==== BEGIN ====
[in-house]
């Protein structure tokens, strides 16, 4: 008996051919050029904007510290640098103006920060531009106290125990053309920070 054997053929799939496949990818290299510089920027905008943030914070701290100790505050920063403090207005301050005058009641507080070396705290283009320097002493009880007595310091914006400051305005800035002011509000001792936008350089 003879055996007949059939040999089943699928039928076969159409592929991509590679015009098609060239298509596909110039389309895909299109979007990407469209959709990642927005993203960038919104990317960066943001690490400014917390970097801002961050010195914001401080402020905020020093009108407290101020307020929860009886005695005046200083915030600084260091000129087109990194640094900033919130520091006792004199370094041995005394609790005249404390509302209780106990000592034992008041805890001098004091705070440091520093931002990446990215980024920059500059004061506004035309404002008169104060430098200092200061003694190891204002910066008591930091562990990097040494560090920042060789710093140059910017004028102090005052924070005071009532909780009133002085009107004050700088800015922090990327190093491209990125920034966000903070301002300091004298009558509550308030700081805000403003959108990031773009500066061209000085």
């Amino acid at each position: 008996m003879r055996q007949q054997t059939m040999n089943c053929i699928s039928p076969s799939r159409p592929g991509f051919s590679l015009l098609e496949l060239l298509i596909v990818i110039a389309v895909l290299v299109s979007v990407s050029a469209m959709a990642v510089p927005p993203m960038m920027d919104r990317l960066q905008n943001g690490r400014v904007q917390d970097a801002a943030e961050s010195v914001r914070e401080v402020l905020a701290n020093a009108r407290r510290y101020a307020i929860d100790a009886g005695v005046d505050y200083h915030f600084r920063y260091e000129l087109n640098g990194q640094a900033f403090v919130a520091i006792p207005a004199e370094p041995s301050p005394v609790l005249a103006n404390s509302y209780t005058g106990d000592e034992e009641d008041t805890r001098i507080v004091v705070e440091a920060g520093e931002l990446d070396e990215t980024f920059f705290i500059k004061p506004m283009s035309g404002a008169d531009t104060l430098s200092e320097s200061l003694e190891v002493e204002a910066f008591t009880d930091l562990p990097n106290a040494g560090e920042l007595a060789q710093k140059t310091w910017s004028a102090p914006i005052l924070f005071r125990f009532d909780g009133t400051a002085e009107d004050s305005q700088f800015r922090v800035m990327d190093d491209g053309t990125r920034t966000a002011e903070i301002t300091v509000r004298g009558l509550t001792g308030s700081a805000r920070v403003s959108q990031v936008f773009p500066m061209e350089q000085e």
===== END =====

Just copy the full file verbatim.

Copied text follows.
[in-house]
């Protein structure tokens, strides 16, 4: 008996051919050029904007510290640098103006920060531009106290125990053309920070 054997053929799939496949990818290299510089920027905008943030914070701290100790505050920063403090207005301050005058009641507080070396705290283009320097002493009880007595310091914006400051305005800035002011509000001792936008350089 003879055996007949059939040999089943699928039928076969159409592929991509590679015009098609060239298509596909110039389309895909299109979007990407469209959709990642927005993203960038919104990317960066943001690490400014917390970097801002961050010195914001401080402020905020020093009108407290101020307020929860009886005695005046200083915030600084260091000129087109990194640094900033919130520091006792004199370094041995005394609790005249404390509302209780106990000592034992008041805890001098004091705070440091520093931002990446990215980024920059500059004061506004035309404002008169104060430098200092200061003694190891204002910066008591930091562990990097040494560090920042060789710093140059910017004028102090005052924070005071009532909780009133002085009107004050700088800015922090990327190093491209990125920034966000903070301002300091004298009558509550308030700081805000403003959108990031773009500066061209000085």
């Amino acid at each position: 008996m003879r055996q007949q054997t059939m040999n089943c053929i699928s039928p076969s799939r159409p592929g991509f051919s590679l015009l098609e496949l060239l298509i596909v990818i110039a389309v895909l290299v299109s979007v990407s050029a469209m959709a990642v510089p927005p993203m960038m920027d919104r990317l960066q905008n943001g690490r400014v904007q917390d970097a801002a943030e961050s010195v914001r914070e401080v402020l905020a701290n020093a009108r407290r510290y101020a307020i929860d100790a009886g005695v005046d505050y200083h915030f600084r920063y260091e000129l087109n640098g990194q640094a900033f403090v919130a520091i006792p207005a004199e370094p041995s301050p005394v609790l005249a103006n404390s509302y209780t005058g106990d000592e034992e009641d008041t805890r001098i507080v004091v705070e440091a920060g520093e931002l990446d070396e990215t980024f920059f705290i500059k004061p506004m283009s035309g404002a008169d531009t104060l430098s200092e320097s200061l003694e190891v002493e204002a910066f008591t009880d930091l562990p990097n106290a040494g560090e920042l007595a060789q710093k140059t310091w910017s004028a102090p914006i005052l924070f005071r125990f009532d909780g009133t400051a002085e009107d004050s305005q700088f800015r922090v800035m990327d190093d491209g053309t990125r920034t966000a002011e903070i301002t300091v509000r004298g009558l509550t001792g308030s700081a805000r920070v403003s959108q990031v936008f773009p500066m061209e350089q000085e």